Celts benefit as Davis finally returns to form

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Celts benefit as Davis finally returns to form

By A.Sherrod Blakely
CSNNE.com

NEW YORK For most of the Boston Celtics' first-round series with New York, the Glen Davis we had come to expect was nowhere to be found.

Known for stepping his game up in the playoffs, the Celtics' undersized power forward was consistently underwhelming at every turn.

In Boston's first three playoff games against New York, he was 5-for-16 from the field.

And his defense?

That wasn't much better, either.

But then came Easter Sunday 2011, a day folks across the world recognize the power of resurrection.

On a much smaller scale that day at Madison Square Garden, we saw Davis return to the game-changing, high-impact super-sub the Celtics have come to know and love.

The end result was a 14-point night, one of several factors in the Celtics knocking off the Knicks, 101-89, to complete a four-game sweep.

By beating the Knicks in such a quick fashion, the Celtics came home to a couple days off as opposed to having to prepare for a Game 5 matchup against the Knicks.

Even as the Celtics rolled through the first three games against New York, it was clear Davis was trying too hard.

"I feel relief," he said following Sunday's win.

Coach Doc Rivers is often Davis' biggest critic.

Although it doesn't always look like it, he's also one of his biggest supporters.

That's why even when Davis struggled, Rivers never lost faith in that at some point, Davis would get on track and help the Celtics win.

But there are times when Rivers, who knows all too well how emotional Davis can be, has to take that additional step with the 25-year-old and sit him down for a one-on-one talk.

The two had such a conversation recently, and the result . . . well, we saw it on Easter Sunday.

"Sometimes, emotionally I can get down on myself or get frustrated," said Davis, who made 6-of-8 shots in the C's series-clinching victory. "Emotionally you kind of worry about the wrong things."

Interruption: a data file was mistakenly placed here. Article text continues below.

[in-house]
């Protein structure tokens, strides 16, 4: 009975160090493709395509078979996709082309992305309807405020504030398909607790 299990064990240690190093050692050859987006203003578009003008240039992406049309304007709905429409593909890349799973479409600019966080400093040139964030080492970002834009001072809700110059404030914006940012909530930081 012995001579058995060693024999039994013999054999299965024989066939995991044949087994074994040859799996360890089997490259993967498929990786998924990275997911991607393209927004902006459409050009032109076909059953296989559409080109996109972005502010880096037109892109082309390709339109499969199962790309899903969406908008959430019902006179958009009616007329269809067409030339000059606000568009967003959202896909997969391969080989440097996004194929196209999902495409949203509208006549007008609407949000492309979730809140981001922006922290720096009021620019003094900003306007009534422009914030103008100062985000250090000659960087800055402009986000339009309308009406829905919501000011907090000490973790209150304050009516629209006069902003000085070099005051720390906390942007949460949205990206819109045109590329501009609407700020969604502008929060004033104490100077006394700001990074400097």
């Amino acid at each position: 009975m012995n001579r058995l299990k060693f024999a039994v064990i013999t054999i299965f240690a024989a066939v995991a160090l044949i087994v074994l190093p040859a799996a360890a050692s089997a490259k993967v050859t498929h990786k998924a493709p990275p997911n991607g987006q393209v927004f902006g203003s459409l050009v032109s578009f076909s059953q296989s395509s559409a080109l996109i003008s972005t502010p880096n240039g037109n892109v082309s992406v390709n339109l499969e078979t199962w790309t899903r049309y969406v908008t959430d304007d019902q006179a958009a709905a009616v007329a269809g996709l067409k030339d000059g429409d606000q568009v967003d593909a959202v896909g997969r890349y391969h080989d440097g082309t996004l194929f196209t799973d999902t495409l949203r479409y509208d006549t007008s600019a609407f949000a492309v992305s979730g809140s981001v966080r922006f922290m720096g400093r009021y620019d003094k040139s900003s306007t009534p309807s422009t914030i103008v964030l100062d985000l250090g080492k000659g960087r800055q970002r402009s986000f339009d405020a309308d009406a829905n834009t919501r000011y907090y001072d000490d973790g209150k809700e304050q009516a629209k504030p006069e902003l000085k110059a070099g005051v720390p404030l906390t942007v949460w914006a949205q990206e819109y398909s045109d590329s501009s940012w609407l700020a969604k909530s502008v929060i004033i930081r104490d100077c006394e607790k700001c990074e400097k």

Lately, Davis said he has been worrying about what he can do to help the C's instead of just playing his game.

Rivers reminded him this week that simply being who he is, is exactly what the Celtics need.

"I wanted to help my team anyway possible," Davis said. "Things weren't working my way, so you get frustrated."

What Davis was experiencing, Rivers said, was symbolic of what the Celtics' second unit as a whole was going through in this series.

In the first three games, it was clear Boston's success was primarily because of the starters playing exceptionally well.

But in Game 4, Boston's bench proved to be the difference.

"We had a big lead (in Game 4), and it was because of our bench," Rivers said. "They all were feeling the adversity and going through it, and they just hung in there. That's what happens in the playoffs. This was a great example of that. You play one or two bad games, and everyone tells you how bad you are, you start rushing. They just came out and played."

A. Sherrod Blakely can be reached atsblakely@comcastsportsnet.com.Follow Sherrod on Twitter at http:twitter.comsherrodbcsn

Lowe: Wouldn't be shocked if C's move Bradley

Lowe: Wouldn't be shocked if C's move Bradley

Zach Lowe’s most recent podcast is worth a listen, as it features plenty of talk about what the Celtics may or may not due ahead of Thursday’s trade deadline.